Old Fashioned Flowers: And Other Out-of-door Studies

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Dodd, Mead, 1905 - Flowers - 105 pages
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Page 9 - THAT is why I love above all the simplest, the commonest, the oldest and the most antiquated ; those which have a long human past behind them, a large array of kind and consoling actions ; those which have lived with us for hundreds of years and which form part of ourselves, since they reflect something of their grace and their joy of life in the soul of our ancestors.
Page 97 - The lover of flowers has a garden in the suburbs, where he spends all his time from sunrise till sunset. You see him standing there, and would think he had taken root in the midst of his tulips before his " Solitaire " : he opens his eyes wide, rubs his hands, stoops down and looks closer at it; it never before seemed to him so handsome; he is in an ecstasy of joy, and leaves it to go to the
Page 98 - ... but God and nature are not in his thoughts, for they do not go beyond the bulb of his tulip, which he would not sell for a thousand crowns, though he will give it to you for nothing when tulips are no longer in fashion and carnations are all the rage. This rational being, who has a soul and professes some religion, comes home tired and half starved, but very pleased with his day's work: he has seen some tulips.
Page 34 - Versailles, could have shown us only what is shown to-day by the poorest village. Alone, the Violet, the Garden Daisy, the Lily of the Valley, the Marigold, the Poppy, a few Crocuses, a few Irises, a few Colchicums, the Foxglove, the Valerian, the Larkspur, the Cornflower, the Clove, the Forget-me-not, the Gilly-flower, the Mallow, the Rose, still almost a Sweetbriar, and the great silver Lily...
Page 3 - THIS morning, when I went to look at my flowers, surrounded by their white fence, which protects them against the good cattle grazing in the field beyond, I saw again in my mind all that blossoms in the woods, the fields, the gardens, the orangeries, and the greenhouses, and I thought of all that we owe to the world of marvels which the bees visit. Can we conceive what humanity would be if it did not know the flowers ? If these did not exist, if they had all been hidden from our gaze, as are probably...
Page 35 - Lily, the spontaneous finery of our woods and of our snowfrightened, wind-frightened fields: these alone smiled upon our forefathers, who, for that matter, were unaware of their poverty. Man had not yet learnt to look around him, to enjoy the life of nature. Then came the Renascence, the great voyages, the discovery and invasion of the sunlight. All the flowers of the world, the successful efforts, the deep, inmost beauties, the joyful thoughts and wishes of the planet rose up to us, borne on a shaft...
Page 18 - Camomile, like a nosegay of snow, beside her unwearying brothers, the Garden Chrysanthemums, whom we must not confuse with the Japanese Chrysanthemums of autumn. The Annual Helianthus, or Sunflower, towers like a priest raising the monstrance over the lesser folk in prayer and strives to resemble the luminary which he adores. The Poppy exerts himself to fill with light his cup torn by the morning wind. The rough Larkspur, in his peasant's blouse, who thinks himself more beautiful than the sky, looks...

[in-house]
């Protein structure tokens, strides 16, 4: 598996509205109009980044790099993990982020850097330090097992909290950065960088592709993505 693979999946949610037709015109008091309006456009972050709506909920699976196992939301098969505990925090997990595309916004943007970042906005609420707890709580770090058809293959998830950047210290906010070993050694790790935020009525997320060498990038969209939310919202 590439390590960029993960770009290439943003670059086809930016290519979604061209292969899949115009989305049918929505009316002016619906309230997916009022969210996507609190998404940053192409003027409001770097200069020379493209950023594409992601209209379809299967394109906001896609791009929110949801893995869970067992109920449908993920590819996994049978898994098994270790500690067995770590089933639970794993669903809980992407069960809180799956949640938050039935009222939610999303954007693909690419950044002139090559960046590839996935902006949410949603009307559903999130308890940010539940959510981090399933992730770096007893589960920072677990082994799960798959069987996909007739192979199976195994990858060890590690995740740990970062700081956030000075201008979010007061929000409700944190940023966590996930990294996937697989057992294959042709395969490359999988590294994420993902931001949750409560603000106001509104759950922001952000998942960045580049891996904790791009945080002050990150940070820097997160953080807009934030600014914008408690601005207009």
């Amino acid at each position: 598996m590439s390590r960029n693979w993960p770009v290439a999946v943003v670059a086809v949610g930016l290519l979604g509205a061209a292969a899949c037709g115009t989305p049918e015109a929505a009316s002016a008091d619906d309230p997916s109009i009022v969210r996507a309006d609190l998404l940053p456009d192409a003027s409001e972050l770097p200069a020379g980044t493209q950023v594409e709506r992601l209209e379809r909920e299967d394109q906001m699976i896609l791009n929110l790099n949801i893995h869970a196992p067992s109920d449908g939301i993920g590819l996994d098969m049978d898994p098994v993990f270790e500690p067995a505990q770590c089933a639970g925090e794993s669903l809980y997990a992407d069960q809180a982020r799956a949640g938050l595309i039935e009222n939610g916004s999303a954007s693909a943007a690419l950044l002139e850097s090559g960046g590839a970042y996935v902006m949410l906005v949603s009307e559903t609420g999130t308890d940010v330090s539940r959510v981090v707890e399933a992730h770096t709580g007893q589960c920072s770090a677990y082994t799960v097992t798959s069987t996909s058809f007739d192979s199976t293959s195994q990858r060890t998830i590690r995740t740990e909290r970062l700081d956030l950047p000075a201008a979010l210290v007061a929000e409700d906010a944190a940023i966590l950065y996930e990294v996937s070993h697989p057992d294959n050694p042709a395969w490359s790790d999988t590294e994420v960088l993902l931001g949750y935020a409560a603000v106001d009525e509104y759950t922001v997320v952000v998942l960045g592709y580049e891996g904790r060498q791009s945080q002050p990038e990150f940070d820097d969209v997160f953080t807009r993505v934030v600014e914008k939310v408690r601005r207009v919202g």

Page 90 - ... villages; compare with them these enormous masses and fleeces of snow, these disks and globes of red copper, these spheres, of old silver, these trophies of alabaster and amethyst, this delirious prodigy of petals which seems to be trying to exhaust to its last riddle the world of autumnal shapes and shades which the winter entrusts to the bosom of the sleeping woods; let the unwonted and unexpected varieties pass before your eyes; admire and appraise them. Here, for instance, is the marvellous...
Page 102 - There is nothing that is puerile in nature ; and he who becomes impassioned of a flower, a blade of grass, a butterfly's wing, a nest, a shell, wraps his passion around a small thing that always contains a great truth. To succeed in modifying the appearance of a flower is insignificant in itself, if you will; but reflect upon it for however short a while, and it becomes gigantic.
Page 32 - Ageratum, or Coelestinum, now so plentiful and so popular, is not two centuries old. The Helichrysum, or Everlasting, is even younger. The Zinnia is exactly a centenarian. The Spanish Bean, a native of South America, and the Sweet Pea, an immigrant from Sicily, number a little over two hundred years. The Anthemis, whom we find in the least-known villages, has been cultivated only since 1699. The charming blue Lobelia of our borders came to us from the Cape of Good Hope at the time of the French Revolution....

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